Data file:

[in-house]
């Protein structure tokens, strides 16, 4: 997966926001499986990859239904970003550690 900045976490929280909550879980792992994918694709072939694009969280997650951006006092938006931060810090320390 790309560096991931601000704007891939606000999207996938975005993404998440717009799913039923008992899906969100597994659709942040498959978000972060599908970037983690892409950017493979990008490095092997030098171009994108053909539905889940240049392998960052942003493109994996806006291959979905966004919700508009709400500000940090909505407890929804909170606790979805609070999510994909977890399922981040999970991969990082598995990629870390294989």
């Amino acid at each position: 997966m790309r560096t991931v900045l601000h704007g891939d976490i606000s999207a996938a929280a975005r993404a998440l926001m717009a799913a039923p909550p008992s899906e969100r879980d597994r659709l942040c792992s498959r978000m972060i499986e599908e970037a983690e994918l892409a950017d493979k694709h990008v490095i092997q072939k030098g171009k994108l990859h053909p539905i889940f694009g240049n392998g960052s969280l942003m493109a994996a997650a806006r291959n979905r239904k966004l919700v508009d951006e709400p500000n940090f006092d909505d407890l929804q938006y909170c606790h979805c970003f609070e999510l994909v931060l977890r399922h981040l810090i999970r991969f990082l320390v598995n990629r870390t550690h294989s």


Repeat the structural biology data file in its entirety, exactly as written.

[in-house]
């Protein structure tokens, strides 16, 4: 997966926001499986990859239904970003550690 900045976490929280909550879980792992994918694709072939694009969280997650951006006092938006931060810090320390 790309560096991931601000704007891939606000999207996938975005993404998440717009799913039923008992899906969100597994659709942040498959978000972060599908970037983690892409950017493979990008490095092997030098171009994108053909539905889940240049392998960052942003493109994996806006291959979905966004919700508009709400500000940090909505407890929804909170606790979805609070999510994909977890399922981040999970991969990082598995990629870390294989």
């Amino acid at each position: 997966m790309r560096t991931v900045l601000h704007g891939d976490i606000s999207a996938a929280a975005r993404a998440l926001m717009a799913a039923p909550p008992s899906e969100r879980d597994r659709l942040c792992s498959r978000m972060i499986e599908e970037a983690e994918l892409a950017d493979k694709h990008v490095i092997q072939k030098g171009k994108l990859h053909p539905i889940f694009g240049n392998g960052s969280l942003m493109a994996a997650a806006r291959n979905r239904k966004l919700v508009d951006e709400p500000n940090f006092d909505d407890l929804q938006y909170c606790h979805c970003f609070e999510l994909v931060l977890r399922h981040l810090i999970r991969f990082l320390v598995n990629r870390t550690h294989s």